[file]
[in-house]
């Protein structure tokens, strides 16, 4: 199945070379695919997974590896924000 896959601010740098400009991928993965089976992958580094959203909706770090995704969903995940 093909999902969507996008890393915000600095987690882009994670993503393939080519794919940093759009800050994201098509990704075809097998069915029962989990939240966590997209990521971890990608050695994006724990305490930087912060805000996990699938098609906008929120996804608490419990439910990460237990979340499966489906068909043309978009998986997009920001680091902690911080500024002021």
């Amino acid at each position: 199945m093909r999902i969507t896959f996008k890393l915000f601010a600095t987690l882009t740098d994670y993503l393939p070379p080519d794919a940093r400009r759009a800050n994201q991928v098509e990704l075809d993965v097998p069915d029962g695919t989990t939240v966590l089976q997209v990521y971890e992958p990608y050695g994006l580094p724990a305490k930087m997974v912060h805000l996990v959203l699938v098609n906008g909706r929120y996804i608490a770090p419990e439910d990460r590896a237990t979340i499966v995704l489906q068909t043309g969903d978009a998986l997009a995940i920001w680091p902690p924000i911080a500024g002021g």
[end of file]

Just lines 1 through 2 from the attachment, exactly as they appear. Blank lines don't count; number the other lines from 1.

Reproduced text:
[in-house]
């Protein structure tokens, strides 16, 4: 199945070379695919997974590896924000 896959601010740098400009991928993965089976992958580094959203909706770090995704969903995940 093909999902969507996008890393915000600095987690882009994670993503393939080519794919940093759009800050994201098509990704075809097998069915029962989990939240966590997209990521971890990608050695994006724990305490930087912060805000996990699938098609906008929120996804608490419990439910990460237990979340499966489906068909043309978009998986997009920001680091902690911080500024002021």